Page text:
HIV/HSV Study Completion
Location(s): Kenya; Rwanda; Uganda; Tanzania; Zambia; Botswana; South Africa
The Partners in Prevention HSV/HIV Transmission Study is the largest trial of its kind with over 3,400 HIV discordant couples (where one partner is HIV infected, the other HIV uninfected) from 14 sites in 7 countries in Eastern and Southern Africa (Uganda, Kenya, Rwanda, Tanzania, Zambia, Botswana and South Africa).
The Partners in Prevention study is a randomized, double-blinded, placebo-controlled study to determine whether the use of acyclovir by people who are infected with both HSV-2 and HIV can reduce the likelihood that they will transmit HIV to their HIV uninfected sexual partners. During the study, the HSV/HIV infected partner takes 400 milligram (mg) twice daily for up to 24 months. Researchers randomly assigned half of the study volunteers to a group that received 400 mg acyclovir tablets; the other half received placebo tablets. None of the study volunteers, clinical staff or researchers knew which specific group the volunteers were assigned.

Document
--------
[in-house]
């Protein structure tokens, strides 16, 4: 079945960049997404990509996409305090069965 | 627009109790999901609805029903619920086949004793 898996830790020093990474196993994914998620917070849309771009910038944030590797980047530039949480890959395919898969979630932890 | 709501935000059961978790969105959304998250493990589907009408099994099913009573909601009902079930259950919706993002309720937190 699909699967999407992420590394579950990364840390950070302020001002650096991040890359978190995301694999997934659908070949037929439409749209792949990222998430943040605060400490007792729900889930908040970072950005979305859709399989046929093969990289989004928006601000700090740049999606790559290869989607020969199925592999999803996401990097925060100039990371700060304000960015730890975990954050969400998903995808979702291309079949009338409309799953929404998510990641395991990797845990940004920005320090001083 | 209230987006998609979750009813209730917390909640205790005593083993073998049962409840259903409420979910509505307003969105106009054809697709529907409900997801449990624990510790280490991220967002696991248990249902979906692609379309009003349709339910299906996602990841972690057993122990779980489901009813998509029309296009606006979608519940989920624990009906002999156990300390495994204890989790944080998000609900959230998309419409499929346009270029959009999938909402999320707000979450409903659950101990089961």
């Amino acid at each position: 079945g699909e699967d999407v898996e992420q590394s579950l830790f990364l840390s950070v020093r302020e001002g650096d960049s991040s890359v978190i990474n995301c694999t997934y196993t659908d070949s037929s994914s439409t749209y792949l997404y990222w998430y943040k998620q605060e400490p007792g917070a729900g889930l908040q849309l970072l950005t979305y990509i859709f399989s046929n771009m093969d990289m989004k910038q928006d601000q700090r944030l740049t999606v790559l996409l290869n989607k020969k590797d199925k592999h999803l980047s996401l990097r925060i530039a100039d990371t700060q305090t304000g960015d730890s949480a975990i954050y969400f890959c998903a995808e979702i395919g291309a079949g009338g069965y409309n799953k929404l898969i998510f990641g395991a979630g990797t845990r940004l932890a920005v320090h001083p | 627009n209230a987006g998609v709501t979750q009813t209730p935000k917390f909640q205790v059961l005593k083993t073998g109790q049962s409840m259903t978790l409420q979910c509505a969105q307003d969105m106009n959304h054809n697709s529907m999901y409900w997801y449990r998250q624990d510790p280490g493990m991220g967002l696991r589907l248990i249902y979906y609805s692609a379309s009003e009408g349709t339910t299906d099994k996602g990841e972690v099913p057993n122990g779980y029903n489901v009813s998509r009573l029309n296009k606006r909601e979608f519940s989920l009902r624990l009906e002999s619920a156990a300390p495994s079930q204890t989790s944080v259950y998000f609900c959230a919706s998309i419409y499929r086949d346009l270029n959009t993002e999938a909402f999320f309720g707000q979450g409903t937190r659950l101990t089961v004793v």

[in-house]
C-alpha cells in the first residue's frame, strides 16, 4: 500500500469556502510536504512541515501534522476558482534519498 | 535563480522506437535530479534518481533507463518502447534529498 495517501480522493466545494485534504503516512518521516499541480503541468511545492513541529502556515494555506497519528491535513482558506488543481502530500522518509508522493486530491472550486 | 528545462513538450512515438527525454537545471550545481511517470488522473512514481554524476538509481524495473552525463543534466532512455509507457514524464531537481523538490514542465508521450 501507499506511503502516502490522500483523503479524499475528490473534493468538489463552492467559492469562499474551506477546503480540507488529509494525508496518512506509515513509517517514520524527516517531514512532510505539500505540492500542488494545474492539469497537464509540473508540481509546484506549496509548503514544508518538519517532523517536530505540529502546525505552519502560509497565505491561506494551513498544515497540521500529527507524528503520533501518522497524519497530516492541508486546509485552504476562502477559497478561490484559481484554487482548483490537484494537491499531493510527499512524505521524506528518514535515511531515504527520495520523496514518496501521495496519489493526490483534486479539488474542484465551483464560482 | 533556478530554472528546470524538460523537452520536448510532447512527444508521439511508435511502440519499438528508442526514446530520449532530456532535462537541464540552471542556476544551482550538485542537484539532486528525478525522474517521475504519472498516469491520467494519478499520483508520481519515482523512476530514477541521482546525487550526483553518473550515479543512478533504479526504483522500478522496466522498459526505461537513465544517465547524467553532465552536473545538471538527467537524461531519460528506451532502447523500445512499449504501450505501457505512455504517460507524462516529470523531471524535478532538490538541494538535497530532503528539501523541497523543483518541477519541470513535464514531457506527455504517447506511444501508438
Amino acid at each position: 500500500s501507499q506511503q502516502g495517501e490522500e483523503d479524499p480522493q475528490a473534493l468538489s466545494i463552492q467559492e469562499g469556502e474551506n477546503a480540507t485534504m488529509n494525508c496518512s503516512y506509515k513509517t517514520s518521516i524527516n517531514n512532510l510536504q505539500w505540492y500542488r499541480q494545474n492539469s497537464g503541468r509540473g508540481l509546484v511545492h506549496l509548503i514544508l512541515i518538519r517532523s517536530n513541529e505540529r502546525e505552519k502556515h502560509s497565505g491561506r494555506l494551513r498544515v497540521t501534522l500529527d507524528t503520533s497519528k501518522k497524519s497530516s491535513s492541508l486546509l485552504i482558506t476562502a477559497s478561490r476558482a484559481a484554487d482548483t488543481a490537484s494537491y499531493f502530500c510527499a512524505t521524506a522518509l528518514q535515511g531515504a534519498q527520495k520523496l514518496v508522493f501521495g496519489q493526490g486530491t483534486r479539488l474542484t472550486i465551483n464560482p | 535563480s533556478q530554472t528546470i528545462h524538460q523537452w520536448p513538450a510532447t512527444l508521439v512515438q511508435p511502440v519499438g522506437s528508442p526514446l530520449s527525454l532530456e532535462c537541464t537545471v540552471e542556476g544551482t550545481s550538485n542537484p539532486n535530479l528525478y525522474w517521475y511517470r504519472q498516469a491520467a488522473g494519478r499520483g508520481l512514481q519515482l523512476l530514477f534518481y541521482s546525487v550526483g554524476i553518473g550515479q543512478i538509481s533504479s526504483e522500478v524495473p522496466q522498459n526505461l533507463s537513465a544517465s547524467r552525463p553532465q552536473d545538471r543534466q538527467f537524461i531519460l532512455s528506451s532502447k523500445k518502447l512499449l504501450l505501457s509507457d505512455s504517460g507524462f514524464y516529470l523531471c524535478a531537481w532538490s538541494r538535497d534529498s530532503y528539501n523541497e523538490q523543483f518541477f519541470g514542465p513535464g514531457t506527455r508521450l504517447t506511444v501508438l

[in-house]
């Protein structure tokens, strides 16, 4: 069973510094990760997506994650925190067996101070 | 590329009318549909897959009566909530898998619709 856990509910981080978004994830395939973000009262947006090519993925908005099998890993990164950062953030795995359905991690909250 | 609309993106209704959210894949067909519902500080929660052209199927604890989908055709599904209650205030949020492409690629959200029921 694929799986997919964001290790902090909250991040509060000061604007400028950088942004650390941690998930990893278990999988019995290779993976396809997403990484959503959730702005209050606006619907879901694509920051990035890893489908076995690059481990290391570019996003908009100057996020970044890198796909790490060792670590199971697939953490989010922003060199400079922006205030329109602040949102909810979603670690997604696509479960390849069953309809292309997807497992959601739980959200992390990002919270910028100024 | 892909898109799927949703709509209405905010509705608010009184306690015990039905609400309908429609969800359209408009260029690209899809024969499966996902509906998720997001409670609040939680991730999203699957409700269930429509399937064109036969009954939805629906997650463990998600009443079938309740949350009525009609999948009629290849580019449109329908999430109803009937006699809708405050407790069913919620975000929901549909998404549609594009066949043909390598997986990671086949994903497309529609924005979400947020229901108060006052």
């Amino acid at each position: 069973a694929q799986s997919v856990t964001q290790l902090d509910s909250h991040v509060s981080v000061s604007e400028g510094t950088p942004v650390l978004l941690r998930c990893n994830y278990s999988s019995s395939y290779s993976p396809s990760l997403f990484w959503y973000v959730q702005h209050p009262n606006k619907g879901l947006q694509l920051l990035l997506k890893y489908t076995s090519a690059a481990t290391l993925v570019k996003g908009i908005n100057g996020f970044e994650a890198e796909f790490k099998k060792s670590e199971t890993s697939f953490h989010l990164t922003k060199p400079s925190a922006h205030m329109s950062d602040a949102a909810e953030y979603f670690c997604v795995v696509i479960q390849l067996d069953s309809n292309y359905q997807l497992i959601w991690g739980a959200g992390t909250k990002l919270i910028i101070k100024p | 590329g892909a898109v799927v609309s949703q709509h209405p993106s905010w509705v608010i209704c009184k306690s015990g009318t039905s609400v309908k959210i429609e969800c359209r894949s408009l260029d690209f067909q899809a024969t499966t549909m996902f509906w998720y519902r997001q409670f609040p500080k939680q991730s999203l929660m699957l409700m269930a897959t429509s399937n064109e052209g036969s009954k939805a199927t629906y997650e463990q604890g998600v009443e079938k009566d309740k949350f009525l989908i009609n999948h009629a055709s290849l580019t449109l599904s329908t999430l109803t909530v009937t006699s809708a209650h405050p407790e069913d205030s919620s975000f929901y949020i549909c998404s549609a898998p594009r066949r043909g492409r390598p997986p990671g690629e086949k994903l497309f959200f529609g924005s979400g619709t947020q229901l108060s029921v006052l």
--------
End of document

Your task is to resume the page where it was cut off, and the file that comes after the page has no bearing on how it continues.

Sites are implementing couples counseling and HIV testing and educating communities about HIV discordance. Participants are provided with condoms, regular exams, and extensive counseling to reduce their risk for HIV infection throughout the study. Participants who become infected with HIV during the study are referred for appropriate medical care and treatment in their community.